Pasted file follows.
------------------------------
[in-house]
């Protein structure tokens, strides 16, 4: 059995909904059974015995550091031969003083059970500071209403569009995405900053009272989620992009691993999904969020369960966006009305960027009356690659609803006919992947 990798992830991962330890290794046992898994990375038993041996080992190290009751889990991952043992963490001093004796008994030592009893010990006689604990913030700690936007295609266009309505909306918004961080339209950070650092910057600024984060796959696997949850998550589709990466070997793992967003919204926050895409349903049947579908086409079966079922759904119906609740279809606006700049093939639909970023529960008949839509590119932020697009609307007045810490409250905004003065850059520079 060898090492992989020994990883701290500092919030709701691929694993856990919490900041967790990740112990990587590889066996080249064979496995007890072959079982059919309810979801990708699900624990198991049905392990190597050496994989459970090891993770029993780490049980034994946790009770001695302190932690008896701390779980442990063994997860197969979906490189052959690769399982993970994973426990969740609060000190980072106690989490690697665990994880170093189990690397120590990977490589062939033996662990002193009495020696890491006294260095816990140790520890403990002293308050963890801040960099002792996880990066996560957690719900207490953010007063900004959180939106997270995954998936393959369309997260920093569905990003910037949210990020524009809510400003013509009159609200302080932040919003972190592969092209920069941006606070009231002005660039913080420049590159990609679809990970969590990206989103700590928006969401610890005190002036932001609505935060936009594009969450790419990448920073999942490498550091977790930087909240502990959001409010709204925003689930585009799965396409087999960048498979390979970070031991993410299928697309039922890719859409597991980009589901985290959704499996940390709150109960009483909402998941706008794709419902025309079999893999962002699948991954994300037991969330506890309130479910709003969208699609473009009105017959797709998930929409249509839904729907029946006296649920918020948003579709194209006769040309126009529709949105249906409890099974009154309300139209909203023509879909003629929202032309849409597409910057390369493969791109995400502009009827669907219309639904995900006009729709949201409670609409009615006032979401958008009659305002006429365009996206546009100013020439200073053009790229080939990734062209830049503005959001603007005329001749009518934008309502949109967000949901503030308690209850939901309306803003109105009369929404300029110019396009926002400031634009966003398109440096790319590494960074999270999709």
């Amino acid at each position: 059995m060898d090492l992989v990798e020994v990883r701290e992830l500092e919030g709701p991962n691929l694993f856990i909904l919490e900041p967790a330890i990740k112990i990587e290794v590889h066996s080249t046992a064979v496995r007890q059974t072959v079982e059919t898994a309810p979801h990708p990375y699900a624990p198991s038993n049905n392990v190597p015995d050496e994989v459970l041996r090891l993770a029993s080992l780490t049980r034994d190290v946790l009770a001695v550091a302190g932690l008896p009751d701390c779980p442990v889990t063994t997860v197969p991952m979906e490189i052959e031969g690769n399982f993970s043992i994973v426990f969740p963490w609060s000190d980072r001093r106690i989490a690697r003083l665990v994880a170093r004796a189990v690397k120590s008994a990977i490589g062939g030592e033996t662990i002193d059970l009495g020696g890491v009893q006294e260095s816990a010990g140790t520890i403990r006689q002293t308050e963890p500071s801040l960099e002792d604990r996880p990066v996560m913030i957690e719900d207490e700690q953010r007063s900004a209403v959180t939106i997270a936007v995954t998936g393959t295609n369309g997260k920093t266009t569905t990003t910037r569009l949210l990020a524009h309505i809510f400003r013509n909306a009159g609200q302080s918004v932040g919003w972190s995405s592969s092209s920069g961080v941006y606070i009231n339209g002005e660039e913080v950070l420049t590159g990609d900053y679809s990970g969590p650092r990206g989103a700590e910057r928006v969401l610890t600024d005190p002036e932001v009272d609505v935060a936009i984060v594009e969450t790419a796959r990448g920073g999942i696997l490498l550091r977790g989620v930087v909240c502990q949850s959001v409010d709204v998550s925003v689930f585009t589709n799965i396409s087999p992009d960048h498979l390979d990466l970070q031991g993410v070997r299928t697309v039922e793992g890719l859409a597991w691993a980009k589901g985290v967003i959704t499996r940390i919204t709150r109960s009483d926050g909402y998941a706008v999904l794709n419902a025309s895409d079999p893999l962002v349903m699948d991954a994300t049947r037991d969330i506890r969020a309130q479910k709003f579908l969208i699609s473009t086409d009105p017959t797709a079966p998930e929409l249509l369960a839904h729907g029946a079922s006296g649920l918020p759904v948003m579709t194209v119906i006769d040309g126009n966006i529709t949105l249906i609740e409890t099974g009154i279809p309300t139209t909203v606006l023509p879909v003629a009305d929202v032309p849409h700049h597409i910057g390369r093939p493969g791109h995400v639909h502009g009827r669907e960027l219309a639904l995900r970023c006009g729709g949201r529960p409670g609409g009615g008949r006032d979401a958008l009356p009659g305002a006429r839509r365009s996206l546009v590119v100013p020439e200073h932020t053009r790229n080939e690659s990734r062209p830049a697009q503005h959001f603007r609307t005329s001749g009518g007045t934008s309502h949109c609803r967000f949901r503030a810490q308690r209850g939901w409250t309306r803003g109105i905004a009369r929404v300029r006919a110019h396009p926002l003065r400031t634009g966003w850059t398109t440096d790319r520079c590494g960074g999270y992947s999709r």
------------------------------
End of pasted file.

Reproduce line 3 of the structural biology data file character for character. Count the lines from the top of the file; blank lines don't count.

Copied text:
């Amino acid at each position: 059995m060898d090492l992989v990798e020994v990883r701290e992830l500092e919030g709701p991962n691929l694993f856990i909904l919490e900041p967790a330890i990740k112990i990587e290794v590889h066996s080249t046992a064979v496995r007890q059974t072959v079982e059919t898994a309810p979801h990708p990375y699900a624990p198991s038993n049905n392990v190597p015995d050496e994989v459970l041996r090891l993770a029993s080992l780490t049980r034994d190290v946790l009770a001695v550091a302190g932690l008896p009751d701390c779980p442990v889990t063994t997860v197969p991952m979906e490189i052959e031969g690769n399982f993970s043992i994973v426990f969740p963490w609060s000190d980072r001093r106690i989490a690697r003083l665990v994880a170093r004796a189990v690397k120590s008994a990977i490589g062939g030592e033996t662990i002193d059970l009495g020696g890491v009893q006294e260095s816990a010990g140790t520890i403990r006689q002293t308050e963890p500071s801040l960099e002792d604990r996880p990066v996560m913030i957690e719900d207490e700690q953010r007063s900004a209403v959180t939106i997270a936007v995954t998936g393959t295609n369309g997260k920093t266009t569905t990003t910037r569009l949210l990020a524009h309505i809510f400003r013509n909306a009159g609200q302080s918004v932040g919003w972190s995405s592969s092209s920069g961080v941006y606070i009231n339209g002005e660039e913080v950070l420049t590159g990609d900053y679809s990970g969590p650092r990206g989103a700590e910057r928006v969401l610890t600024d005190p002036e932001v009272d609505v935060a936009i984060v594009e969450t790419a796959r990448g920073g999942i696997l490498l550091r977790g989620v930087v909240c502990q949850s959001v409010d709204v998550s925003v689930f585009t589709n799965i396409s087999p992009d960048h498979l390979d990466l970070q031991g993410v070997r299928t697309v039922e793992g890719l859409a597991w691993a980009k589901g985290v967003i959704t499996r940390i919204t709150r109960s009483d926050g909402y998941a706008v999904l794709n419902a025309s895409d079999p893999l962002v349903m699948d991954a994300t049947r037991d969330i506890r969020a309130q479910k709003f579908l969208i699609s473009t086409d009105p017959t797709a079966p998930e929409l249509l369960a839904h729907g029946a079922s006296g649920l918020p759904v948003m579709t194209v119906i006769d040309g126009n966006i529709t949105l249906i609740e409890t099974g009154i279809p309300t139209t909203v606006l023509p879909v003629a009305d929202v032309p849409h700049h597409i910057g390369r093939p493969g791109h995400v639909h502009g009827r669907e960027l219309a639904l995900r970023c006009g729709g949201r529960p409670g609409g009615g008949r006032d979401a958008l009356p009659g305002a006429r839509r365009s996206l546009v590119v100013p020439e200073h932020t053009r790229n080939e690659s990734r062209p830049a697009q503005h959001f603007r609307t005329s001749g009518g007045t934008s309502h949109c609803r967000f949901r503030a810490q308690r209850g939901w409250t309306r803003g109105i905004a009369r929404v300029r006919a110019h396009p926002l003065r400031t634009g966003w850059t398109t440096d790319r520079c590494g960074g999270y992947s999709r």